1959 Nash Convertible



Engine: Inline-4

Displacement: 90.9 cu. in./1.5 L

Horsepower: 50hp at 4.250 RPM

Transmission: 3-on-the-tree manual

A Little History

The tiny Metropolitan was the brainchild of Nash president George Mason. It went on sale for the first time in 1954. Nash designed the car in America, then had them assembled at the Austin factory in England to American specification and shipped back.

Nash managed to sell 83,442 chassis throughout its 8 year production run, but were eventually taken off the market in 1962 due to Detroit’s “compact boom.” Initial reviews of the car were actually very mixed. It was introduced in an era of excessively large and decadent automobiles, like the Cadillac Eldorado.

However, after several magazine writers test drove the Metropolitan, it was concluded that they drove and handled far better than expected for a car of that size. Nash then began marketing the Metropolitan as a “personal car,” perfect for mothers and wives to run errands and transport the children.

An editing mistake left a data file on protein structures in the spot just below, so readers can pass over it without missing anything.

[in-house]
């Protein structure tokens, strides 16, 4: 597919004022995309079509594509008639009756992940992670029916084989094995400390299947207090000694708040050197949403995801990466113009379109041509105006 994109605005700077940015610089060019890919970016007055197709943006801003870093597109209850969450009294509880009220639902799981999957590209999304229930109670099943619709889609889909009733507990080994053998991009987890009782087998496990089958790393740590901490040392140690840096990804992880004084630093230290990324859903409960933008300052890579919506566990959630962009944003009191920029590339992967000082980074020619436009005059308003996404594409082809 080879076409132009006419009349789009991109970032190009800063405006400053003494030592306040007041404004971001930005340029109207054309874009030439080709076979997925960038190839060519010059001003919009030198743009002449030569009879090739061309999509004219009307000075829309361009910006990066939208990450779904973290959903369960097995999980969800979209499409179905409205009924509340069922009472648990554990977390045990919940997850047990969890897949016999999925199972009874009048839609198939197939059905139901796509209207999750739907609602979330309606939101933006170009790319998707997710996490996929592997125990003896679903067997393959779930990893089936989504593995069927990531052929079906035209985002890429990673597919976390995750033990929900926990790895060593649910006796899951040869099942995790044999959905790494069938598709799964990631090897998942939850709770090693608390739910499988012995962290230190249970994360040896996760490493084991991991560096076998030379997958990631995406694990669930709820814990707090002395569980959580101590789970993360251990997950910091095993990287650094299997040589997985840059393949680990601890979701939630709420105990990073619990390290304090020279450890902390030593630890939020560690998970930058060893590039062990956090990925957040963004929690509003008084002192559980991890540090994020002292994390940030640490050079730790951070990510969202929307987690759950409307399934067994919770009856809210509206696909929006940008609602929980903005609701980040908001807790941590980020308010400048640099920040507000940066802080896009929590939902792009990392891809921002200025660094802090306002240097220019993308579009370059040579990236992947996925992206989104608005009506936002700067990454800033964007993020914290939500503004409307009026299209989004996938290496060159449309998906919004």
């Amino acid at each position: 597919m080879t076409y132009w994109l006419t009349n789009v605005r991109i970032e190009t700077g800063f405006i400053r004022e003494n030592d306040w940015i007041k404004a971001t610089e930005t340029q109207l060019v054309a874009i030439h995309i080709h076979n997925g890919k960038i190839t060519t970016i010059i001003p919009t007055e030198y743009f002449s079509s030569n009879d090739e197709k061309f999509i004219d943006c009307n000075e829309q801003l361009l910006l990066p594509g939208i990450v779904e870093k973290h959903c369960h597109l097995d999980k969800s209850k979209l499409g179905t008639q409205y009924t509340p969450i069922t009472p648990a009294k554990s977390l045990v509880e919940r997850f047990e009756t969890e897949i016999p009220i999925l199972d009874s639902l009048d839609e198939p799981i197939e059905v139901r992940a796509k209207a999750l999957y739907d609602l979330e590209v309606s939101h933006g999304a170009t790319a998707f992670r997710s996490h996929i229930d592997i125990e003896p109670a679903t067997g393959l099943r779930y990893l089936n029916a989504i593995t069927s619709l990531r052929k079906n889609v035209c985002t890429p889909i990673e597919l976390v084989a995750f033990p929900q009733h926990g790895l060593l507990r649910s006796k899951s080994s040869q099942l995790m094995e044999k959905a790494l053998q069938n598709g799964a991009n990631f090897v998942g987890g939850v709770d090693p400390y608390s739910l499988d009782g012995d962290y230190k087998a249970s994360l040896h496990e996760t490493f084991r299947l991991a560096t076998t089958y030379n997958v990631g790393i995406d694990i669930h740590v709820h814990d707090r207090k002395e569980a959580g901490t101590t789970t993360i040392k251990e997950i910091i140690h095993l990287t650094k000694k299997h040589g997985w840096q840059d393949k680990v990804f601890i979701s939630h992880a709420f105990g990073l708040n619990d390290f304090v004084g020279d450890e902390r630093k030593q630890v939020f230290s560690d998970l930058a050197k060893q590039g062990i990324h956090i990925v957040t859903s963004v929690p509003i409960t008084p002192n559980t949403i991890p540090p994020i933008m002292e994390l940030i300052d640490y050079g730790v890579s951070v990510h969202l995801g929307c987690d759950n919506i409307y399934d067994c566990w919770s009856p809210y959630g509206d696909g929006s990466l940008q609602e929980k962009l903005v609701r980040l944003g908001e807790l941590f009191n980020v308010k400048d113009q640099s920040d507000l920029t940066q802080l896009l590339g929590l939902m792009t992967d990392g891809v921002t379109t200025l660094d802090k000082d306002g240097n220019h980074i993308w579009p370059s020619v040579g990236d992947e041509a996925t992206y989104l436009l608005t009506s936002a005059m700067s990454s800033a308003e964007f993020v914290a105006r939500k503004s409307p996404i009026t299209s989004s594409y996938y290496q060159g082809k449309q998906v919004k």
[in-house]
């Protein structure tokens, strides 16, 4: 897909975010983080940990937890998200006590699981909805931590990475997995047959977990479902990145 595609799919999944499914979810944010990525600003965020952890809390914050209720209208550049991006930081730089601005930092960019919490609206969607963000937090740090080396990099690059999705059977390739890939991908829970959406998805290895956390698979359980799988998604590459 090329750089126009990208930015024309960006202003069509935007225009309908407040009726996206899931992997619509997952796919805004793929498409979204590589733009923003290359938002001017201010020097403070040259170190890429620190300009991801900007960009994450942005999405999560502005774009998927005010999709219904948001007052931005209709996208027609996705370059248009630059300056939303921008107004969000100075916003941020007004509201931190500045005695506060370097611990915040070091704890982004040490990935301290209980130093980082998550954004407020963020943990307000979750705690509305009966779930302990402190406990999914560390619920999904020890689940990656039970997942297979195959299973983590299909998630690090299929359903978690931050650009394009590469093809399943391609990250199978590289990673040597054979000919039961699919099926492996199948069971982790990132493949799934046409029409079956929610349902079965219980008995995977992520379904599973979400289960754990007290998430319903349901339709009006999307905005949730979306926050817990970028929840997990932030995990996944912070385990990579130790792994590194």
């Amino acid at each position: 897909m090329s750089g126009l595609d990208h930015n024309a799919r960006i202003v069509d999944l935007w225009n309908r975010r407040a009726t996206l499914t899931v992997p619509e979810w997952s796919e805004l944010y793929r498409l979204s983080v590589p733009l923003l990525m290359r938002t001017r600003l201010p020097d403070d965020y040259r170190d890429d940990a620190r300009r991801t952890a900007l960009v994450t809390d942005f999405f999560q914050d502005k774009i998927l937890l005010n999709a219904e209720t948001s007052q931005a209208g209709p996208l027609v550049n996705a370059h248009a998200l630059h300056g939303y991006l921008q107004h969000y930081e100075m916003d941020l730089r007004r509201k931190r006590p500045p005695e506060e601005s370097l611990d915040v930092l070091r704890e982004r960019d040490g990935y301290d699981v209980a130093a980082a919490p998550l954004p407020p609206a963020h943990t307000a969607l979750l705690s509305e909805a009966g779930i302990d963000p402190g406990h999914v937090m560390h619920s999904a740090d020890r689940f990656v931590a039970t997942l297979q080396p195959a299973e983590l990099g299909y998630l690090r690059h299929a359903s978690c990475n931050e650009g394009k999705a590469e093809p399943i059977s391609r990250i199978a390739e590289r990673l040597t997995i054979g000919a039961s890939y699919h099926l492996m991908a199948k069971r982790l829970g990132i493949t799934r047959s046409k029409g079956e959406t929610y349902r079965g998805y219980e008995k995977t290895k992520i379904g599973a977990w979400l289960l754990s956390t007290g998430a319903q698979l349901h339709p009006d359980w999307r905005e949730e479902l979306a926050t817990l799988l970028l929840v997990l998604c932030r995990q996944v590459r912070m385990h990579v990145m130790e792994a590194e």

Though Nash was one of the first American manufacturers to produce a tiny, compact car, foreign manufacturers, such as Fiat, Renault, Datsun, and Hillman, started exporting their models to the US in the late 1950’s and early 1960’s. The success of the foreign cars inadvertently forced the “Big Three,” Ford, Chrysler, and General Motors, to take notice and begin producing their own compact cars, which was the ultimate downfall for Nash.

Other Cars in this Collection

1932 Ford Sema Duece Custom Roadster
1959 Autobianchi Bianchina Transformabile
1966 Shelby 427 AC Cobra
1955 Messerschmitt KR-200 Bubble Top
1989 Porsche 911 Turbo Cabriolet
1930 Pierce-Arrow Model A
1964 Porsche 356C 1600 Cabriolet
Ferrari 550 Barchetta
1968 Porsche 911 Soft Window Targa
1962 Chevrolet Corvette Custom Convertible
1936 Auburn 852 SC Boattail Speedster
1959 Nash Convertible Metropolitan
1969 Mercedes-Benz 280SL Roadster
1954 Austin-Healey 100/4 BN1 Le Mans
1968 Jaguar E-Type Series 1 1/2 4.2-Litre Roadster
2013 Ferrari “458 Spyder”